All About Our Solar System

Blog disclosure: Tracy likes to stay hands-off here.

In fact, he reads the blog only when he happens to be sitting around with time on his hands and his laptop in front of him, and he’s already read the rest of the Internet. (Believe me, he reads a lot). Every now and then, he apologizes for not staying on top of the blog, but I tell him that he lives this stuff; he doesn’t need to read about it, as well.

The bummer part is I don’t have a fact-checker, and I really need one. When he was reading my initial post about the solar installation, I think I saw his eyes roll. As in, I had gotten a lot of the details wrong. So I asked him to write it out correctly for me so I could paste in for you. Here goes.


We now have seven 90-watt panels mounted on the roof for a total of 630 watts. (We started with two panels that came mounted when we bought the Airstream new.)

The five new panels are mounted using 3M VHB tape and Sikaflex 221 (a polyurethane adhesive/sealant). [Shelly here: a lot of solar installers drill into your roof, but we picked our installer in part because he doesn’t.]

The panels are wired in parallel.  [I think this means if one or more of the panels are in shade, their decreased efficiency doesn’t affect the efficiency of the others in the sun.]

The individual connections are combined on the roof, and the final wire run enters the trailer through the refrigerator vent and connects to a Victron solar-charge controller (under the sofa) that controls the flow of current to the batteries for optimal charging. 

Batteries and Converter/Inverter

The trailer came with two 110-amp hour acid batteries, and we swapped those for two 300-amp hour LifeBlue LiFePO4 (lithium) batteries. 

In addition, we swapped out the old converter (converts 120v AC to 12v DC for charging batteries) and inverter (inverts 12v DC to 120v AC to power outlets and some appliances). The new unit is a Victron Multiplus 12/3000/120 combined converter/inverter. 

The “Multiplus” feature allows the batteries to supplement the 120v AC input in situations where demand exceeds the supply of the incoming 120v AC power.  For example, if we were connected to a 15 amp circuit from someone’s home and wanted to use our air conditioning, which has a continuous draw of about 16 amps, we now can do so.

The inverter can supply 3000 watts for short periods, though continuous use is in the 2200-2400 watt range. While this is sufficient to run the air conditioner, the battery capacity limits its use to only a few hours, so it’s not feasible to run the air conditioner off the batteries for long.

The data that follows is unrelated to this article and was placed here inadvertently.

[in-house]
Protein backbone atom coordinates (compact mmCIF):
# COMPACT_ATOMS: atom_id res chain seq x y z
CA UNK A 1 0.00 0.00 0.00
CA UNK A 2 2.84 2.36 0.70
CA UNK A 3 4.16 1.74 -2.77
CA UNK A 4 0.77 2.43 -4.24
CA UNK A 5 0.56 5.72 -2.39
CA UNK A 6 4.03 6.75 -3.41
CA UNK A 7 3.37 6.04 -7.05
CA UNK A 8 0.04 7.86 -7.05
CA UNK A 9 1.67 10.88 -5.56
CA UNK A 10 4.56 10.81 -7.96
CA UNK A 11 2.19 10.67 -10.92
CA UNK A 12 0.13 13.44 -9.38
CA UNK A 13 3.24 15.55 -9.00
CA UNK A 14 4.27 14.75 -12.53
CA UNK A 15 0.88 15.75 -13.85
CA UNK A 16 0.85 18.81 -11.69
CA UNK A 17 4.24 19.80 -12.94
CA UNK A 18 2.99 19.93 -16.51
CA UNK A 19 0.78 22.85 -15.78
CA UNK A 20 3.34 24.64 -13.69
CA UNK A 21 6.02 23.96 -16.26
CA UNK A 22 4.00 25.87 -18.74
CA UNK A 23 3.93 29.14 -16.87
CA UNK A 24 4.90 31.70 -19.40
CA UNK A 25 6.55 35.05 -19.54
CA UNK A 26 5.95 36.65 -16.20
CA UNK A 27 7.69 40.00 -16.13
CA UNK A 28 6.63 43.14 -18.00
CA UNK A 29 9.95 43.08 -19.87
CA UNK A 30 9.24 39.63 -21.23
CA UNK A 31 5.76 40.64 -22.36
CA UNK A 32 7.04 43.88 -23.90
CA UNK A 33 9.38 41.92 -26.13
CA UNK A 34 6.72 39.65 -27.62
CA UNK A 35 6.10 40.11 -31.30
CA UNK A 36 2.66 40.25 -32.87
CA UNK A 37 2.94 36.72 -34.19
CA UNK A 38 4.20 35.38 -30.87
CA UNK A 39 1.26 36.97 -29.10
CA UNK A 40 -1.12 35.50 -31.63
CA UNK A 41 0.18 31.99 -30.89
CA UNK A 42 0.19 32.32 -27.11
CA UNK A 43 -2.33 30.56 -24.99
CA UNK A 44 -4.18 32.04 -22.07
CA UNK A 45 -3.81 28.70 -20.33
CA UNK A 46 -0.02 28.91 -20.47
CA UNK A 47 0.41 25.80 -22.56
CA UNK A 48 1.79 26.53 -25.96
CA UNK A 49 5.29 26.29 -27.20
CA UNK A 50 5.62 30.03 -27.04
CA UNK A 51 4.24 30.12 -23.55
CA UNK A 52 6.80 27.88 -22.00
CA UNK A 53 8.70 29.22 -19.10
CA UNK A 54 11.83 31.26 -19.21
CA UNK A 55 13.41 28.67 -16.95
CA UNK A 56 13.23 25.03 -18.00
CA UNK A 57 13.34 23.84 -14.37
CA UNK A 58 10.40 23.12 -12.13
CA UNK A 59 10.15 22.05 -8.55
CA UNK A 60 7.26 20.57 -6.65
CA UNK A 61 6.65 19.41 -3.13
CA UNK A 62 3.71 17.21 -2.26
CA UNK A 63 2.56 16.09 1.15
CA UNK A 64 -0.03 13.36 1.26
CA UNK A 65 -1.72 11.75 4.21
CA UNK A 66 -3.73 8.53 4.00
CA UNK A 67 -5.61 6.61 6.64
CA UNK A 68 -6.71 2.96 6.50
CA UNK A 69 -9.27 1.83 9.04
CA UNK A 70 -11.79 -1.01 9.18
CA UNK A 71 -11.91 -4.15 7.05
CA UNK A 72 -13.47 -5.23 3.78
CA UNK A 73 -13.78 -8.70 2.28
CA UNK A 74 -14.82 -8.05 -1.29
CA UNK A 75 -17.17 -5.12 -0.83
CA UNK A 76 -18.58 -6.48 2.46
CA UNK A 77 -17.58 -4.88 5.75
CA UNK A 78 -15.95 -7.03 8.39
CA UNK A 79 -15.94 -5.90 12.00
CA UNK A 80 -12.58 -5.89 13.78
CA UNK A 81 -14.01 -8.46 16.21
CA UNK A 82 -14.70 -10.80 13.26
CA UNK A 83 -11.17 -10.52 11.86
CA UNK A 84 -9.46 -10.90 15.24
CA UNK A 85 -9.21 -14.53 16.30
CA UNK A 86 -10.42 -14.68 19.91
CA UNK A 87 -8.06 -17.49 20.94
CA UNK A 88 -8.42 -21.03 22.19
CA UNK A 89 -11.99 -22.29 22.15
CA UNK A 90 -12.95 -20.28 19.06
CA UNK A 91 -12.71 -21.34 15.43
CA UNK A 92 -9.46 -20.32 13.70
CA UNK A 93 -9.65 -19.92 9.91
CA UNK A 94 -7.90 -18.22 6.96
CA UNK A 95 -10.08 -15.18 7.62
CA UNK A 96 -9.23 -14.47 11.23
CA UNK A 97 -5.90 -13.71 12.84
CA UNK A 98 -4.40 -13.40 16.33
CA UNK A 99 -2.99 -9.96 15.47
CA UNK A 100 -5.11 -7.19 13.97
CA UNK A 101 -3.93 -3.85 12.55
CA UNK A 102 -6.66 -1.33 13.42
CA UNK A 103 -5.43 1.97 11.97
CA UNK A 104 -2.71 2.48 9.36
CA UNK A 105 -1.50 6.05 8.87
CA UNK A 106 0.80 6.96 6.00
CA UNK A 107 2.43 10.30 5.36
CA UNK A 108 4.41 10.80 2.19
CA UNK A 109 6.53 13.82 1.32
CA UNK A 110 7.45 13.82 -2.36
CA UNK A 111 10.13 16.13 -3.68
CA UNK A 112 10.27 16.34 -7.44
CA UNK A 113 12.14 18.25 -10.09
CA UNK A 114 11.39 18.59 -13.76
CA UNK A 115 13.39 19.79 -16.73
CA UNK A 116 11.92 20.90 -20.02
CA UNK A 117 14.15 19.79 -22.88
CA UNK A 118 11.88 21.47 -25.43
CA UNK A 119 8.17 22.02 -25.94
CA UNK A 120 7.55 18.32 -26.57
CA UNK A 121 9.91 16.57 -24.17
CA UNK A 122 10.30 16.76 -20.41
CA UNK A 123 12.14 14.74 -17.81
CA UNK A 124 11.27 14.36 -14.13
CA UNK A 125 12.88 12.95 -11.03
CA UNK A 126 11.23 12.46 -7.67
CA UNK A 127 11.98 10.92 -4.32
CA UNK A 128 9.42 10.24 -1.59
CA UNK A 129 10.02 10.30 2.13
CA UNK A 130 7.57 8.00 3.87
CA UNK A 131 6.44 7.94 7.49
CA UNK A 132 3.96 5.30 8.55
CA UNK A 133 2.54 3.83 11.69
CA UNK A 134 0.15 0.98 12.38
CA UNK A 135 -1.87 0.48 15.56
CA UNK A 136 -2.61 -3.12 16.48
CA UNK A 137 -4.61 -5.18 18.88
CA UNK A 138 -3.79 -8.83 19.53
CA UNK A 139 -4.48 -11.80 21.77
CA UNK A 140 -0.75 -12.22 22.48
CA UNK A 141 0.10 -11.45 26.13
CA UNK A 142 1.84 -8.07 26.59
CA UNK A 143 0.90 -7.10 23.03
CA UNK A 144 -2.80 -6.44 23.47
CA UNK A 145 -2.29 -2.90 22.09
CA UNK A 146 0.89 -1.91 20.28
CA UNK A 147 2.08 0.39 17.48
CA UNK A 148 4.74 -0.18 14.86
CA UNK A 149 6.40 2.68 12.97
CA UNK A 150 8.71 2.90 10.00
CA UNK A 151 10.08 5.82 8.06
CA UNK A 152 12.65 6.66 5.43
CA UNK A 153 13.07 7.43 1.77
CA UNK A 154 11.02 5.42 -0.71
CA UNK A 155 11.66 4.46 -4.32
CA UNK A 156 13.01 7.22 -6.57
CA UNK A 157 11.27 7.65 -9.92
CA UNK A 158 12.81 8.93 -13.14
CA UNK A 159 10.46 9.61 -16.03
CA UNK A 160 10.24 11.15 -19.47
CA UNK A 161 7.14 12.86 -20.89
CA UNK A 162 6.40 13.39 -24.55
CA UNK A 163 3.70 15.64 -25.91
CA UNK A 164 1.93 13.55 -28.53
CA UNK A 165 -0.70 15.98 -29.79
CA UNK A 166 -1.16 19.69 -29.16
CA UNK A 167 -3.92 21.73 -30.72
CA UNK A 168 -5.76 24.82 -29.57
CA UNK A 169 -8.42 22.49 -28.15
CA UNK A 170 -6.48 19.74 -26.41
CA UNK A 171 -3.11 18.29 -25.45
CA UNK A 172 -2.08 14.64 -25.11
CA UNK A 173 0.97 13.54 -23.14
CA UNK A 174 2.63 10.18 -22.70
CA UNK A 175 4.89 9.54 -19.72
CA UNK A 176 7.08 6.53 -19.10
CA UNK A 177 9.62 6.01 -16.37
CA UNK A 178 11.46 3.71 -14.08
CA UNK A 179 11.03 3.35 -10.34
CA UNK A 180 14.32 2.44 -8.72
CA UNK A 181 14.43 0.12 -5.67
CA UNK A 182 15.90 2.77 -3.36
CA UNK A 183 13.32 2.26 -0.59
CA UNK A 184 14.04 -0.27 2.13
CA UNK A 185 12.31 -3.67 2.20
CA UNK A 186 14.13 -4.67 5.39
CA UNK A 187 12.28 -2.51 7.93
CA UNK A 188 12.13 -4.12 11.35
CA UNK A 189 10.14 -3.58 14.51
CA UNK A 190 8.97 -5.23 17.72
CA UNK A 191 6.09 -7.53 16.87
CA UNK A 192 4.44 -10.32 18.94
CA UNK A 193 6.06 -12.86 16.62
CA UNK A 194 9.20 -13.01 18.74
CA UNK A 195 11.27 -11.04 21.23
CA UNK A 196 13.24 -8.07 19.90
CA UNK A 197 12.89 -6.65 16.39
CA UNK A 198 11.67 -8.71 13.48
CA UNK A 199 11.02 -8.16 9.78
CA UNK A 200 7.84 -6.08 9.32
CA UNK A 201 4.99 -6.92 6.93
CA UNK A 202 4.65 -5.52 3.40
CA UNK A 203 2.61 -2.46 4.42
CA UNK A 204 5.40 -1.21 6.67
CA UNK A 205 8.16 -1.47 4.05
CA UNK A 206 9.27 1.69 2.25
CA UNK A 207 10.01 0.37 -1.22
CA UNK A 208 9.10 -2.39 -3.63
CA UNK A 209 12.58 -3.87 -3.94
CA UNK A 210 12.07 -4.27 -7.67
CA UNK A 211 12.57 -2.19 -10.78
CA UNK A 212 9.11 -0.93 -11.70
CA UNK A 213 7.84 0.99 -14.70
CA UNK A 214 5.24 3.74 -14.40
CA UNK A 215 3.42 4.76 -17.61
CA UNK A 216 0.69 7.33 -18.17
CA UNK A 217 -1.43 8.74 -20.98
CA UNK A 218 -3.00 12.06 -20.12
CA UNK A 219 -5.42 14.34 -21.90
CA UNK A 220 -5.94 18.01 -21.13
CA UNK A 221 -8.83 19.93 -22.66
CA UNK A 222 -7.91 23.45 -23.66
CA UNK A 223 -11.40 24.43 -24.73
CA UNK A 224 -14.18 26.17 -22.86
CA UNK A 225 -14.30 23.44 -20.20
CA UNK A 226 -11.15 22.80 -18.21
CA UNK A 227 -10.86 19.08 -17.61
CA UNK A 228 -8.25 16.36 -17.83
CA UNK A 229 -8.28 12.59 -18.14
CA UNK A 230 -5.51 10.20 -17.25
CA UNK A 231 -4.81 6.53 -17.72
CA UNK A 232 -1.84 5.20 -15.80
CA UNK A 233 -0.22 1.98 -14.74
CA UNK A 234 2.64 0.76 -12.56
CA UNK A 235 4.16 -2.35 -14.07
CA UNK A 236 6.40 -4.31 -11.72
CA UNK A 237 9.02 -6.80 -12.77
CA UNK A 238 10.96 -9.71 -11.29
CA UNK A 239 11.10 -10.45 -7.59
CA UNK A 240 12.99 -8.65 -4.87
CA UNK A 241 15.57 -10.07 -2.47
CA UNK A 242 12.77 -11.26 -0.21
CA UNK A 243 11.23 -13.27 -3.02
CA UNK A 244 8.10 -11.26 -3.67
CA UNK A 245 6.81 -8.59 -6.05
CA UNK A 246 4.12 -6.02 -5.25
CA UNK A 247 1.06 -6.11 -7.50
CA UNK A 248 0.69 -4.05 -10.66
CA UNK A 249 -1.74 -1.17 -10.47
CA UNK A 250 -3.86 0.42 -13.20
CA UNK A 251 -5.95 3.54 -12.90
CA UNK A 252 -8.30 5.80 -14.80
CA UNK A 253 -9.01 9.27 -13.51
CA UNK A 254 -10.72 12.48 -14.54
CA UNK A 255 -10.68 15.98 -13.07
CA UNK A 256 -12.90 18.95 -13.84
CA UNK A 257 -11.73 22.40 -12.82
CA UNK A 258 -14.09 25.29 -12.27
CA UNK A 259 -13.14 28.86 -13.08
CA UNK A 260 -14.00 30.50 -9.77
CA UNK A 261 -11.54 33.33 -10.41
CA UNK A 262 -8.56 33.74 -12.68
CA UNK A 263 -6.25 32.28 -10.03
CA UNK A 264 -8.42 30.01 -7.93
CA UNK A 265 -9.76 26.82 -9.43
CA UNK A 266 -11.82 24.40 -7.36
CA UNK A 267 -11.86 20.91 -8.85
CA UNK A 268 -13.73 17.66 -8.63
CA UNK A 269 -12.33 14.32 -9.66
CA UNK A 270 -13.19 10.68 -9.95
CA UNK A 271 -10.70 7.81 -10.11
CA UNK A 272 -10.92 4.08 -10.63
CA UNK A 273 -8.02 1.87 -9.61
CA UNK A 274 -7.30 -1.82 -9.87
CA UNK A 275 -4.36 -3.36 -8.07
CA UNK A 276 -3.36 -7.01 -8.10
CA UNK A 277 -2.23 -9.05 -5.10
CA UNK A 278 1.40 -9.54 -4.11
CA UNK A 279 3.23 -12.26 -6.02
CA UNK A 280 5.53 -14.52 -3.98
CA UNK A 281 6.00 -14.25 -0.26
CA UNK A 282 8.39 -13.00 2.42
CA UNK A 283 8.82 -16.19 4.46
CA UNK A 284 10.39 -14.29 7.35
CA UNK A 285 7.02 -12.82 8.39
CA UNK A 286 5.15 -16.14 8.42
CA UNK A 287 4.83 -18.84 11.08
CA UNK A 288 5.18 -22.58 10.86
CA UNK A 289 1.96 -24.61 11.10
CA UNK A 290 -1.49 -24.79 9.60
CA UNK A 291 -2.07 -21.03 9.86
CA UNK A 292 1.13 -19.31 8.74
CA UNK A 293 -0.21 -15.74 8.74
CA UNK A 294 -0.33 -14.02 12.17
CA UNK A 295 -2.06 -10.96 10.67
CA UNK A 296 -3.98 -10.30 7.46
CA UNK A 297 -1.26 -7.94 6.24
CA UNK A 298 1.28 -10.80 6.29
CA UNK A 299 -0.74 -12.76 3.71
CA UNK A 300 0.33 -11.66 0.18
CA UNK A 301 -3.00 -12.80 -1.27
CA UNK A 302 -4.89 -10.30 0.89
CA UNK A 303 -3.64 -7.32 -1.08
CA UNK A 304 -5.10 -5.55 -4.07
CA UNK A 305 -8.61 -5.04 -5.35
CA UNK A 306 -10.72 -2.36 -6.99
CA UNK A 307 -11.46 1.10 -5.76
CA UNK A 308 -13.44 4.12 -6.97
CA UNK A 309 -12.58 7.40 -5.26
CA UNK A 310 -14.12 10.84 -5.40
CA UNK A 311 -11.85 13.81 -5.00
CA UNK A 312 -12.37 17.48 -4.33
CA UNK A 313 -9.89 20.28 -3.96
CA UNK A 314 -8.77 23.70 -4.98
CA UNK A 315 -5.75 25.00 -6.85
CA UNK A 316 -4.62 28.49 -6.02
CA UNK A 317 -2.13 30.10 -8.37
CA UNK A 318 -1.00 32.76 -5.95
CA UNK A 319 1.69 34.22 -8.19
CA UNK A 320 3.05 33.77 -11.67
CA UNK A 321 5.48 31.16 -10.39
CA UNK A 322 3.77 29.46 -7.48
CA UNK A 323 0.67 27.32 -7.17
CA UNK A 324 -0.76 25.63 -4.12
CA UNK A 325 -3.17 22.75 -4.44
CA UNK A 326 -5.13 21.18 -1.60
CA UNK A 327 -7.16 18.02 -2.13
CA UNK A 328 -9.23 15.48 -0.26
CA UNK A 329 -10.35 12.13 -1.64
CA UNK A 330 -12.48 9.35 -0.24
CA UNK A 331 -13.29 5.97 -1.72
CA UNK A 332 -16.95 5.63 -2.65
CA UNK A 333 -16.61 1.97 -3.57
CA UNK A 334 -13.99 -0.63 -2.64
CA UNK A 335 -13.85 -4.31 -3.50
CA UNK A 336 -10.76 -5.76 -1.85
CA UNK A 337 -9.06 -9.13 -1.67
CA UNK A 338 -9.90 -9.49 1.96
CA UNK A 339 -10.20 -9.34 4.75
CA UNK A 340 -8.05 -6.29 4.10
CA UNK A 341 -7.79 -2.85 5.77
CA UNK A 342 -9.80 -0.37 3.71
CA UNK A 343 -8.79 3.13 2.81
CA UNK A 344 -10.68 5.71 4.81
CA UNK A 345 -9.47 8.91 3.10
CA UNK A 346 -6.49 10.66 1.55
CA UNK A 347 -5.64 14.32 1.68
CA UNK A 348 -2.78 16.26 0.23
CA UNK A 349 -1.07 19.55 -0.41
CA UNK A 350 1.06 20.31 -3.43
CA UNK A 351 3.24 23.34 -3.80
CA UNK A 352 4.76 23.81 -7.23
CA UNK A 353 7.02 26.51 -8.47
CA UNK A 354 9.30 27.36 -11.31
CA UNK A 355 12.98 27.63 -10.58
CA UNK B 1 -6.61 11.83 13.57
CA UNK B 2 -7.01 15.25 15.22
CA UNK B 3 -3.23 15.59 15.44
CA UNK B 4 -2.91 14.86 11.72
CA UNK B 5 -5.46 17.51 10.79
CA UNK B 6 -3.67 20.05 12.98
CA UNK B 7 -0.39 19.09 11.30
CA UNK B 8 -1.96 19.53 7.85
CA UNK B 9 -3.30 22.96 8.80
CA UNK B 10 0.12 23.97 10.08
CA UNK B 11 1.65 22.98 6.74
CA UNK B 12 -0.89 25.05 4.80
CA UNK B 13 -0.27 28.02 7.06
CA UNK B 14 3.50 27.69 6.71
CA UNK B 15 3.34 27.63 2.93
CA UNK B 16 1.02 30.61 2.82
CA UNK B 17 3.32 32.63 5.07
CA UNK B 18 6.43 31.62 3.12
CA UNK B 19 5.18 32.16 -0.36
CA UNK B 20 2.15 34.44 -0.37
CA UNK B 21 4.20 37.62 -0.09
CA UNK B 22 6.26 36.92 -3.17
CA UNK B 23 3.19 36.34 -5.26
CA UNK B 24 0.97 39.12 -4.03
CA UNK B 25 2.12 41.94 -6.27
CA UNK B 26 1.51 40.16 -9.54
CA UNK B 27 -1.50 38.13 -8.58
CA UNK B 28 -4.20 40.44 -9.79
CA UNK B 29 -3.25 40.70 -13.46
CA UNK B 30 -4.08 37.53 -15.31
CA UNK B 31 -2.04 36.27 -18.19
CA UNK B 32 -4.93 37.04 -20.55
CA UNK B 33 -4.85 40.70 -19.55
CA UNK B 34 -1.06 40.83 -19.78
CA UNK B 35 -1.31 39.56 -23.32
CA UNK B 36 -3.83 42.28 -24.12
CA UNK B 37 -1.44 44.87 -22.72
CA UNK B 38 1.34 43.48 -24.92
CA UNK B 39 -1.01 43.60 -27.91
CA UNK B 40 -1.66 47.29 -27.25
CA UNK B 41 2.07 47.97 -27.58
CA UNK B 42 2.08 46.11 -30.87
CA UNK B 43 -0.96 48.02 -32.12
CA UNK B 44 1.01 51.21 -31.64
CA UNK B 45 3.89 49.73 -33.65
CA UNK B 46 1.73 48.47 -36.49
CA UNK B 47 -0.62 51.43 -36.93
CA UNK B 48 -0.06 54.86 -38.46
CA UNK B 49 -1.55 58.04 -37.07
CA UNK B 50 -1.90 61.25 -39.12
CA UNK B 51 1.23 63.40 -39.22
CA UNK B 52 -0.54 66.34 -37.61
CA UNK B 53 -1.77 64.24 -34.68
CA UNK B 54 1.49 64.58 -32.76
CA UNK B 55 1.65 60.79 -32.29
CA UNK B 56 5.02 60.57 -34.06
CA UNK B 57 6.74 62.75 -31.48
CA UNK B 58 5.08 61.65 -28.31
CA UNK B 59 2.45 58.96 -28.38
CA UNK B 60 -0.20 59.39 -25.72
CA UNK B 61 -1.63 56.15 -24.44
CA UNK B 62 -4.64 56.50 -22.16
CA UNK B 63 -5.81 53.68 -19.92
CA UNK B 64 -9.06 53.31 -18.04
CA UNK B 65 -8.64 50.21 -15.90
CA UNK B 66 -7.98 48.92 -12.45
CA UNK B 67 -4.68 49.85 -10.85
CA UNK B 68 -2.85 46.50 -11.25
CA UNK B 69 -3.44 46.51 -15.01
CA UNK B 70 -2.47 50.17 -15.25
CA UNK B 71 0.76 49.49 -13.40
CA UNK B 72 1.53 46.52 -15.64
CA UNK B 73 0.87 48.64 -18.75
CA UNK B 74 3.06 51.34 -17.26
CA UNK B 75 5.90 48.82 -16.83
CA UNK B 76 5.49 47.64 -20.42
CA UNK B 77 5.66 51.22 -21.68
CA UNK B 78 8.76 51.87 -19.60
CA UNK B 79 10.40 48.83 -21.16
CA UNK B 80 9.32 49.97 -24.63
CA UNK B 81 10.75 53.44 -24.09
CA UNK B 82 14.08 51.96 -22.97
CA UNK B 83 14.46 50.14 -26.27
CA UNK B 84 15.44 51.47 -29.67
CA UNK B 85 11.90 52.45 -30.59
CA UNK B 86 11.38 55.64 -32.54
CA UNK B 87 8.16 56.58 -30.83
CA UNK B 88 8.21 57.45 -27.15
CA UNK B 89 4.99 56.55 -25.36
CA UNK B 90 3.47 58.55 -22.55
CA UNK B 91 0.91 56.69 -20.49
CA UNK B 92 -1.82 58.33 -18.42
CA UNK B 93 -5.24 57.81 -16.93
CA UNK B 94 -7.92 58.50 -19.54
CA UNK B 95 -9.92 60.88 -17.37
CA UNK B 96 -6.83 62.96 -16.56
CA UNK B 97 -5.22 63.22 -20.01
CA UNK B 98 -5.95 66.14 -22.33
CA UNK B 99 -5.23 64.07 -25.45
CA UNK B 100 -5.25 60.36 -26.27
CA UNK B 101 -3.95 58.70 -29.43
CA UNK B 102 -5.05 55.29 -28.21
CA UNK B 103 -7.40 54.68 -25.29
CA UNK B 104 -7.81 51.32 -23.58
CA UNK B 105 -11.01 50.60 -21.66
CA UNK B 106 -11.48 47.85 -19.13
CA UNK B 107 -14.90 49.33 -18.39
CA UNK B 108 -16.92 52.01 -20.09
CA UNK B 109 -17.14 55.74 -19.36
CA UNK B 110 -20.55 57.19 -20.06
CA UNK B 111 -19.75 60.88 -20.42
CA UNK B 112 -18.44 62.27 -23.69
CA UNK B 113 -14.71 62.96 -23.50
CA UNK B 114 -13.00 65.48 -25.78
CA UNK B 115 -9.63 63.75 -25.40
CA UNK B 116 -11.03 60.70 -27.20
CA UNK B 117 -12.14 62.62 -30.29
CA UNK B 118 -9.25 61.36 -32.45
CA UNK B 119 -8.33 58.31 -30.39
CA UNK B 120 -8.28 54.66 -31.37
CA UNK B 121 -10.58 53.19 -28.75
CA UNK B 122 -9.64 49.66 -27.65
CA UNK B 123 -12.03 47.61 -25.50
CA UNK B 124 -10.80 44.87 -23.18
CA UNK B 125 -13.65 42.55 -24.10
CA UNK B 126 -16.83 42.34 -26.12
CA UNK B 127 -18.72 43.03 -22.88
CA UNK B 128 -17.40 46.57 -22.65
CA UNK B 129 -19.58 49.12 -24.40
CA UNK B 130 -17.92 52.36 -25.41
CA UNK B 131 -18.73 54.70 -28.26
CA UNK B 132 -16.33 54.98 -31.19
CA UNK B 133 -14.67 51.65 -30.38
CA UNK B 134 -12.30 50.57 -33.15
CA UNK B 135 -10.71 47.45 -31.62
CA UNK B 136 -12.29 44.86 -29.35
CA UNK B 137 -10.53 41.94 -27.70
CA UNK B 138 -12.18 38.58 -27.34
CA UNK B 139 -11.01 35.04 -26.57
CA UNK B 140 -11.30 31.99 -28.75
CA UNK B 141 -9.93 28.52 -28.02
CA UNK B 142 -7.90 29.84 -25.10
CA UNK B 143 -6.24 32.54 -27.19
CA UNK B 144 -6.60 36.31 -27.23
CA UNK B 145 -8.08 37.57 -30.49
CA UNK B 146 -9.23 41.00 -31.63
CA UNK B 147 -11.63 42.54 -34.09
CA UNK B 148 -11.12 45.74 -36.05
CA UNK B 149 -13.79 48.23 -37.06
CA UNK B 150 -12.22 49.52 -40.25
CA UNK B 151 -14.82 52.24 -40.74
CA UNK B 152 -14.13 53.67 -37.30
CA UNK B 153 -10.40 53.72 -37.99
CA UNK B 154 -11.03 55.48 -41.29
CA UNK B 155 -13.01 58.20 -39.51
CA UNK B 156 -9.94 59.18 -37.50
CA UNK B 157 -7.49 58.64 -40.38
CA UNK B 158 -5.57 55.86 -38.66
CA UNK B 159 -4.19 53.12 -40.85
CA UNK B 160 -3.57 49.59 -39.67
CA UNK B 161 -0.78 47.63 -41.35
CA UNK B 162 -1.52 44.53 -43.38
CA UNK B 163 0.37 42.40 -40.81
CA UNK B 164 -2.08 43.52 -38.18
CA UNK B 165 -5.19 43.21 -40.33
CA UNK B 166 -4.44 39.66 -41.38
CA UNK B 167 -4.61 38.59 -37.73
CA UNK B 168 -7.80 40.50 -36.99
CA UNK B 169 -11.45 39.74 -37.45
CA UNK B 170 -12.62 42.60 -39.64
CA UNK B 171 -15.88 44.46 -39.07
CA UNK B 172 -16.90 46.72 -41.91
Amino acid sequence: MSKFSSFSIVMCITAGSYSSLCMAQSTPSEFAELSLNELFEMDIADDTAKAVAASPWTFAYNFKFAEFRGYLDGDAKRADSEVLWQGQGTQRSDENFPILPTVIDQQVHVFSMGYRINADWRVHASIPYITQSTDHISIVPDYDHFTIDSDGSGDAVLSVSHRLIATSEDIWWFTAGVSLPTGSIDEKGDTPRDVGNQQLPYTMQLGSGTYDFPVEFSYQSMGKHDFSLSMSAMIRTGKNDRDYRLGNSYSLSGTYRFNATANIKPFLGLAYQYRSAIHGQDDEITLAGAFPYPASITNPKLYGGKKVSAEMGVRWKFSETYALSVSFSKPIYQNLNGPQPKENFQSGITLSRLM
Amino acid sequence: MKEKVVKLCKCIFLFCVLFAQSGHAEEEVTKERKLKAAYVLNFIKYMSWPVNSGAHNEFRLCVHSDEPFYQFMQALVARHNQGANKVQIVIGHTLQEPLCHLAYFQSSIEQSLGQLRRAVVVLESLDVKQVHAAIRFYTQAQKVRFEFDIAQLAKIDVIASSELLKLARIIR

The system is managed via a control panel near the sink.  In addition, it can be managed/monitored from a smartphone app that connects via Bluetooth. 

The most important thing to monitor is the output of the solar panels and the discharge of the batteries. [Shelly here: I think this means how much potential energy you’re collecting and how much you’re using, plus how much is left in the batteries so you don’t discharge them to dangerously low levels.]

The monitoring system will report real-time as well as historic data. 

A nice addition to the system is a connection at the trailer tongue for additional portable solar panels.  This would be useful if the trailer were parked under trees, which would limit our collection on the roof. [We could then connect our portable “suitcase” panel and place that where the sun is.]

There is also a direct connection to the batteries, which is handy for powering our 12v air compressor.

The Most Important Question So Far

Shelly again: There you have it. Either you’re keen on the technical stuff here and have geeked out sufficiently, or you’re barely hanging in there and may have questions. If you post those in the comments, I’ll be sure Tracy answers them.

The most important question is: How well does it work?

Well, we don’t know yet. We went straight from the solar installer’s shop to this RV resort in Bonita Springs where we have full hook-ups, and we wanted to get settled before we tested the solar system.

We’ve been here a week now though, so, just today, Tracy unplugged us from shore power and will commence data-gathering. Then I’m guessing he and our friend Bob, who powers his house from solar only, will compare spreadsheets and observations and have a grand ole time.

4 thoughts to “All About Our Solar System”

  1. I wonder? Like having a dog out walking, you meet new people discussing dogs. Is it the same with solar panels, you meet new people discussing solar systems? … over a beer or something?

    1. Here in big RV parks few people have solar systems. These are not the type of folks who go off grid; they have big rigs and need to hook up to shore power all the time. Plus they like the big RV parks for the socialization and don’t have much interest in the more isolated life of being off grid. I’m generalizing greatly, but here at least that’s the norm. When we go out west and need our solar, hopefully we won’t run into people! But if we do, maybe we’ll talk solar with them 🙂